Original Link: http://daringfireball.net/2014/02/microsoft_past_and_future
In broad strokes, here is my view of Microsoft’s history.
In the beginning, Bill Gates stated the company’s goal: “A computer on every desk and in every home.”
That was crazy. The PC revolution was well underway, but the grand total of PCs sold when Gates stated that mantra was, by today’s standards, effectively zero. PCs were for hobbyists. Everyone involved knew they were on to something, but Gates realized, at the outset, that they were onto something huge. The industry was measuring sales in the thousands, but Gates was already thinking about billions.
John gives an interesting look at Microsoft’s past and where they are heading in relation to yesterday’s appointing of Satya Nadella as the new CEO.
Microsoft has been doing well with their Azure services, and Nadella’s background running that area just might be what Microsoft needs.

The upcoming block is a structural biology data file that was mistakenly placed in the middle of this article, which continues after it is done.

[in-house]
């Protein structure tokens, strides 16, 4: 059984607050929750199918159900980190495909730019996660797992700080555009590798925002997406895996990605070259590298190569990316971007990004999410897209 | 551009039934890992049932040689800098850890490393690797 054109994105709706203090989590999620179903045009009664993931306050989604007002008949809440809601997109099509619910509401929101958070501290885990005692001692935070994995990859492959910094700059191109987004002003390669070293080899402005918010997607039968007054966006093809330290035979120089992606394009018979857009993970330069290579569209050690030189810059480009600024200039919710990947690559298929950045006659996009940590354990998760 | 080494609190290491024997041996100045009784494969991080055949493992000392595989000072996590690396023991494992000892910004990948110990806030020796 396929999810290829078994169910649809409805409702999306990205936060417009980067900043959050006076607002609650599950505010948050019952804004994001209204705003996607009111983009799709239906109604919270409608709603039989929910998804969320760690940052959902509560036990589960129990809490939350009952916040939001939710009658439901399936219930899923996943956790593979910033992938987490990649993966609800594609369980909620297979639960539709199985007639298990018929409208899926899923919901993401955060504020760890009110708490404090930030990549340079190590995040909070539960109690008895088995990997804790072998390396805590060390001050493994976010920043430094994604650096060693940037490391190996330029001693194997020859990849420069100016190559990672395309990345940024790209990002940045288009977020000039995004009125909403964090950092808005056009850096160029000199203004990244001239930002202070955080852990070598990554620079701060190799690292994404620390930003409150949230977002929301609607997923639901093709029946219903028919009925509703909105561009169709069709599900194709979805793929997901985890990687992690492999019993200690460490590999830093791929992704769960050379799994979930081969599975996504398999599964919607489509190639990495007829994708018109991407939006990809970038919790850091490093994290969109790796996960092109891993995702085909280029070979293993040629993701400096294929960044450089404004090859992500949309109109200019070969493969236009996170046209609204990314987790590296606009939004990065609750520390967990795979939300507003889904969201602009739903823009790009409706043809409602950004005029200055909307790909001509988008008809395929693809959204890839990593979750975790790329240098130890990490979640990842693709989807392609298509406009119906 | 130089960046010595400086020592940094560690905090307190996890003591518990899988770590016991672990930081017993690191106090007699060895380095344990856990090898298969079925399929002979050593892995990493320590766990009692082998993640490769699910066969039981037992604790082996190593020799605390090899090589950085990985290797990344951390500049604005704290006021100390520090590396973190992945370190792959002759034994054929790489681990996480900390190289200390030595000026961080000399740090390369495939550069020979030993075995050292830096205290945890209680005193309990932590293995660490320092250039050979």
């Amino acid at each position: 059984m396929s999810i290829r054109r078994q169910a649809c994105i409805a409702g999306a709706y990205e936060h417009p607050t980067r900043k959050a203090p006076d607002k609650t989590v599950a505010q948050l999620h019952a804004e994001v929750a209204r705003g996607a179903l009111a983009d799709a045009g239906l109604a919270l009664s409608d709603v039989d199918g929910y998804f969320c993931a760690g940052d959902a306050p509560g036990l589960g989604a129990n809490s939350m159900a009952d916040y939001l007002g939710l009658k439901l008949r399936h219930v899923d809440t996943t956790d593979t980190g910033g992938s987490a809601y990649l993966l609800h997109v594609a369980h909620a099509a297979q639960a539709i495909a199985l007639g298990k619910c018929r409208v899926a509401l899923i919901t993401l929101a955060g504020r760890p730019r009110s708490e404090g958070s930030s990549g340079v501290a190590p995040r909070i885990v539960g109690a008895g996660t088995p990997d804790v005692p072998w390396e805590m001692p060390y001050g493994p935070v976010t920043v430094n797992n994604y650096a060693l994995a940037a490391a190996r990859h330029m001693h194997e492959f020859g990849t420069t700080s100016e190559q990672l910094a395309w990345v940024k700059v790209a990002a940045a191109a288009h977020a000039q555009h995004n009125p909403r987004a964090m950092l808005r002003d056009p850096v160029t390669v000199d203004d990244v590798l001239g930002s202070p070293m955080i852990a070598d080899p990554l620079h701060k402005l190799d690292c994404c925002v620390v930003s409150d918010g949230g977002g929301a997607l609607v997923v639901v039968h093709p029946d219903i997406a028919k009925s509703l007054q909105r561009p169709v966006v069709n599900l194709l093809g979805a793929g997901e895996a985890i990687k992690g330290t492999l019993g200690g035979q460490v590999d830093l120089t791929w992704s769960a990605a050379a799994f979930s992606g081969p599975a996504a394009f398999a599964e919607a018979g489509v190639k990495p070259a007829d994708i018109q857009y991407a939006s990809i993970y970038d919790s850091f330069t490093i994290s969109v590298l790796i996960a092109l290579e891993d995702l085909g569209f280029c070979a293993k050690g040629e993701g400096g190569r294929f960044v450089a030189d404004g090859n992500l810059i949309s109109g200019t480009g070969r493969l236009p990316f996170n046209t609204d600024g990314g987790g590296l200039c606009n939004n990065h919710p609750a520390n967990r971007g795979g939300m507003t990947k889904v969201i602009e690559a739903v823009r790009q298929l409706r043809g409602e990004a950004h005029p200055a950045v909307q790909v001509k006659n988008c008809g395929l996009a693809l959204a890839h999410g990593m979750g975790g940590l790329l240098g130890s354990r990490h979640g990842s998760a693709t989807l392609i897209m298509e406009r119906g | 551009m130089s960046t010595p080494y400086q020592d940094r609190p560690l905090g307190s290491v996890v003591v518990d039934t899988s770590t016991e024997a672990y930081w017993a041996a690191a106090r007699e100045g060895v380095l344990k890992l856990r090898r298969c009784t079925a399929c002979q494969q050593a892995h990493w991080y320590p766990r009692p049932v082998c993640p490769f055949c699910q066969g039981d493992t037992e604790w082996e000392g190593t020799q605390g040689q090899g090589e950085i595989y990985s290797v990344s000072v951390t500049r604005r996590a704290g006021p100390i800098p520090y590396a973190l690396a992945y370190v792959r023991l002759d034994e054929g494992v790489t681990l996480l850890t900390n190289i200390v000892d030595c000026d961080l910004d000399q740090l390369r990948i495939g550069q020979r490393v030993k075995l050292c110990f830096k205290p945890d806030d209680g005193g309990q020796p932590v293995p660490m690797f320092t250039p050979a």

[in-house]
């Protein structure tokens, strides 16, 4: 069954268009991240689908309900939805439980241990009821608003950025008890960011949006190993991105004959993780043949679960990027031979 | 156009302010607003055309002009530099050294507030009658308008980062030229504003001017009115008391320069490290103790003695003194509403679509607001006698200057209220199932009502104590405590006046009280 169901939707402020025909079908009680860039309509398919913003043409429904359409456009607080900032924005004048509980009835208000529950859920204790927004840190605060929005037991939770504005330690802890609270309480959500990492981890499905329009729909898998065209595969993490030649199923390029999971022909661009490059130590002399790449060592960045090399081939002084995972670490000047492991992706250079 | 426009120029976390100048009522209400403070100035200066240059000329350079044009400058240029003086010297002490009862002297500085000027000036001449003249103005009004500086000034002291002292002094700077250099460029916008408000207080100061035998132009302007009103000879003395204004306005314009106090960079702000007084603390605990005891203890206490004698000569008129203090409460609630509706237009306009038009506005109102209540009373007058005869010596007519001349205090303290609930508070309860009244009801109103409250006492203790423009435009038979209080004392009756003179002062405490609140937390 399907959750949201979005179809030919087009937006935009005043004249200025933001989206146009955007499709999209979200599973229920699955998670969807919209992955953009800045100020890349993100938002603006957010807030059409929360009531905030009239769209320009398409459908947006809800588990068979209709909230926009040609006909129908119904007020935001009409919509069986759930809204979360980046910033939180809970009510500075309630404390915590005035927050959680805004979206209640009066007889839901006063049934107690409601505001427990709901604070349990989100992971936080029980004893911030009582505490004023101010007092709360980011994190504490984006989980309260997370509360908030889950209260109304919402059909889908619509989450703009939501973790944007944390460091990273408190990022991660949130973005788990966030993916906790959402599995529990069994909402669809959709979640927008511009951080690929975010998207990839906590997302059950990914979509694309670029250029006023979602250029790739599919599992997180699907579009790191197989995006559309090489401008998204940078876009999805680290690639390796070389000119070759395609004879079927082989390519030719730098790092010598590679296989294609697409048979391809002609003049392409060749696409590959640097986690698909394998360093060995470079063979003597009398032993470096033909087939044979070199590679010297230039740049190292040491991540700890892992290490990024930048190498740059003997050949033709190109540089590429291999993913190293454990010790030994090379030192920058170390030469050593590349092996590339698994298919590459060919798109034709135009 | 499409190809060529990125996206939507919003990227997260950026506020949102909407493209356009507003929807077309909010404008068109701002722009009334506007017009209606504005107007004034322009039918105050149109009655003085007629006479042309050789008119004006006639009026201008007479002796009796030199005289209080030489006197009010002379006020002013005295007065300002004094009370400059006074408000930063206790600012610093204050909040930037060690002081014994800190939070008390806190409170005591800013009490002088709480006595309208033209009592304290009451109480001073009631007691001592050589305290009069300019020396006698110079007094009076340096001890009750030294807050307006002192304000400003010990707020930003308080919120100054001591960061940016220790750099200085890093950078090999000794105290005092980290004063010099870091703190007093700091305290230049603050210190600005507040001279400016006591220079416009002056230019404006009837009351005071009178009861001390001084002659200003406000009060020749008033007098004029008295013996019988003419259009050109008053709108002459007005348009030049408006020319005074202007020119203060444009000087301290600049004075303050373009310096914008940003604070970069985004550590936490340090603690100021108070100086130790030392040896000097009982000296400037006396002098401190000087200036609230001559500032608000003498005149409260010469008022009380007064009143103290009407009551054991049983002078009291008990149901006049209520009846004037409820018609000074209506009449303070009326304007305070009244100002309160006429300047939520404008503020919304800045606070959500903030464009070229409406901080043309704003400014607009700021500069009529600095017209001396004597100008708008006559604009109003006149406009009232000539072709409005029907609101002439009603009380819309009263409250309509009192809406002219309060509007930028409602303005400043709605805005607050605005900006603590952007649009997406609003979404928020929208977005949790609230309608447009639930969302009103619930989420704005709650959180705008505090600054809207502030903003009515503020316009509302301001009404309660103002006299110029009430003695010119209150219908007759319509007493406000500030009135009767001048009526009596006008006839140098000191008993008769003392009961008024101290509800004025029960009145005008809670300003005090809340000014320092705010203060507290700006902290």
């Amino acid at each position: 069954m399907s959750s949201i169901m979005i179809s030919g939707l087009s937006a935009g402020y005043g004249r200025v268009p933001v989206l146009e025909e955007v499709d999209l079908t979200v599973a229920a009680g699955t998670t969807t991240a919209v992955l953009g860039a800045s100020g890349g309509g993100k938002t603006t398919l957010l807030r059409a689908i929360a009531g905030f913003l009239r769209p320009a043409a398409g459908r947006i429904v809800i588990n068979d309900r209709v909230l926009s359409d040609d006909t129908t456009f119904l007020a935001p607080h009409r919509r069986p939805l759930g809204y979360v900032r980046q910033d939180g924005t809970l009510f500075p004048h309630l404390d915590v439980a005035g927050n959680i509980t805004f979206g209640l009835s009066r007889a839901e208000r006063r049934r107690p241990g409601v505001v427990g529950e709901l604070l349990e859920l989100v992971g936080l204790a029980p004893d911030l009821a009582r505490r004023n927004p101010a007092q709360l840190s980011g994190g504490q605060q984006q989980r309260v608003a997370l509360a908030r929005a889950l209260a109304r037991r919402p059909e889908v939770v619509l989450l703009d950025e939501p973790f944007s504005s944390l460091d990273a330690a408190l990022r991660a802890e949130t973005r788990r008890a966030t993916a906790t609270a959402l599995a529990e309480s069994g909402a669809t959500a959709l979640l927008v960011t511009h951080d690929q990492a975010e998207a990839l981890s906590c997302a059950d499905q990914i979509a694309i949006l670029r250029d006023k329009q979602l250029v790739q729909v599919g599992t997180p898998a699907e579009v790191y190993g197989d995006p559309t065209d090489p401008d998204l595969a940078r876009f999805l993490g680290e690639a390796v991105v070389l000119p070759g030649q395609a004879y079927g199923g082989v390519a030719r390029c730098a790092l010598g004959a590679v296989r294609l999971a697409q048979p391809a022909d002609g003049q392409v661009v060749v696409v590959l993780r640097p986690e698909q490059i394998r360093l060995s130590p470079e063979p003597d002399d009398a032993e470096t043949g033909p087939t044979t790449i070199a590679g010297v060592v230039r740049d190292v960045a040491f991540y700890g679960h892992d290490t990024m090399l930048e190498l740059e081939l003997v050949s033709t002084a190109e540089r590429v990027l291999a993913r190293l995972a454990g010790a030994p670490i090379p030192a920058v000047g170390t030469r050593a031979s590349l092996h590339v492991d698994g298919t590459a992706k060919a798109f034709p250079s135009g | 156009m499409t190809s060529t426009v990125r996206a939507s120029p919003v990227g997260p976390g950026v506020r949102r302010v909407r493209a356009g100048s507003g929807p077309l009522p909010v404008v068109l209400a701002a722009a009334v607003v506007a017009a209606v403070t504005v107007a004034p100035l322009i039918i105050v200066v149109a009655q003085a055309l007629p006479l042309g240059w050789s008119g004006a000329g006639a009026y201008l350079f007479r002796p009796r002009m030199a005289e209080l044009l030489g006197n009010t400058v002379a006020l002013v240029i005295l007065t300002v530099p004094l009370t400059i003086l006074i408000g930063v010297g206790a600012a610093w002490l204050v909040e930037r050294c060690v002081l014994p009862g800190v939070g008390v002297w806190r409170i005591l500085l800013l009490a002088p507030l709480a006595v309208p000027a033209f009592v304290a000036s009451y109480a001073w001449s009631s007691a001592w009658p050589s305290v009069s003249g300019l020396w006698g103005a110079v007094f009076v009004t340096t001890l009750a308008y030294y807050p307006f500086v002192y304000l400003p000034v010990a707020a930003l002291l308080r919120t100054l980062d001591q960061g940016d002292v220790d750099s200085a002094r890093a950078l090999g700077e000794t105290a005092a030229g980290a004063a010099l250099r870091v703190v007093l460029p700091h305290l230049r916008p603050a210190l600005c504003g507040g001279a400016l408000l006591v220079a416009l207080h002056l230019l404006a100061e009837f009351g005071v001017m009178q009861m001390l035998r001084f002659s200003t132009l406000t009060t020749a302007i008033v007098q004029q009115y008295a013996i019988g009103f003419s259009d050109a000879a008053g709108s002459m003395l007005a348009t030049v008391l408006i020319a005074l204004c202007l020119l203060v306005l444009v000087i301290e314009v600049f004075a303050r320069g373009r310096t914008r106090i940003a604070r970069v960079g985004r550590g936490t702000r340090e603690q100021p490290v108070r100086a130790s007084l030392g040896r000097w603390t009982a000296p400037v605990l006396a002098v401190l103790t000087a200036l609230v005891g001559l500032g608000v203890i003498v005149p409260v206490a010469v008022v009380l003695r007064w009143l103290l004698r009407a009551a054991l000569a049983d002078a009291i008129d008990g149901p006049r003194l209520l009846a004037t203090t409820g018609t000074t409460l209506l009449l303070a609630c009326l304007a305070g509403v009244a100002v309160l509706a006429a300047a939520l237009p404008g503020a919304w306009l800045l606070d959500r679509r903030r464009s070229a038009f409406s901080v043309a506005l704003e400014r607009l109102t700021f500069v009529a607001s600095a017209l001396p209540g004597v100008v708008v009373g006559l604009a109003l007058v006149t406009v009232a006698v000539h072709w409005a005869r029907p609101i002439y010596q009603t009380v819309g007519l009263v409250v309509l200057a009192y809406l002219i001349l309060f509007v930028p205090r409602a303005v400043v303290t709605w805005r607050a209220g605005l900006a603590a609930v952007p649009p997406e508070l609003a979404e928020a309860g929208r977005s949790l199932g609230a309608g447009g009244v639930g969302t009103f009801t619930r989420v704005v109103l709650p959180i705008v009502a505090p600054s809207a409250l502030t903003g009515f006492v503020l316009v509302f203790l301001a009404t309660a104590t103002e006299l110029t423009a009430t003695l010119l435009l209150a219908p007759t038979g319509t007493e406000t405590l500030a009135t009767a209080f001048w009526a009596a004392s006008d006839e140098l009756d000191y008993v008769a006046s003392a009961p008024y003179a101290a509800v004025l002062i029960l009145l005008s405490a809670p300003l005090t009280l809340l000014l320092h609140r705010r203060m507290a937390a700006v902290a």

Further down in John’s post, he also mentioned this:
I think it’s a very good sign that Satya Nadella comes from Microsoft’s server group. As my colleague Brent Simmons wrote today:
There’s still a lot of the old Microsoft there, the Windows, Office, Exchange, and Sharepoint (WOES) company. It’s most of the company by far, surely. (I just made up the acronym WOES. It fits.)
But in the Azure group, at least, there’s recognition that Microsoft can’t survive on lock-in, that those days are in the past.
Even if you don’t choose to use Microsoft’s cloud services, I hope you can agree on two things: that competition is good, and that Azure’s support-everything policy is the best direction for the future of the company.
In short, Nadella’s Server division is the one part of Microsoft that seems designed for, and part of, the post-iOS, post-Android state of the industry. A division pushing toward the future, not the past.
Satya Nadella needs to find Microsoft’s new “a computer on every desk and in every home running Microsoft software”. Here’s my stab at it:Microsoft services, sending data to and from every networked device in the world.
The next ubiquity isn’t running on every device, it’s talking to every device.
And I have to agree, Microsoft’s Azure service has been more successful of late than their desktop services, and are where they need to focus more on now.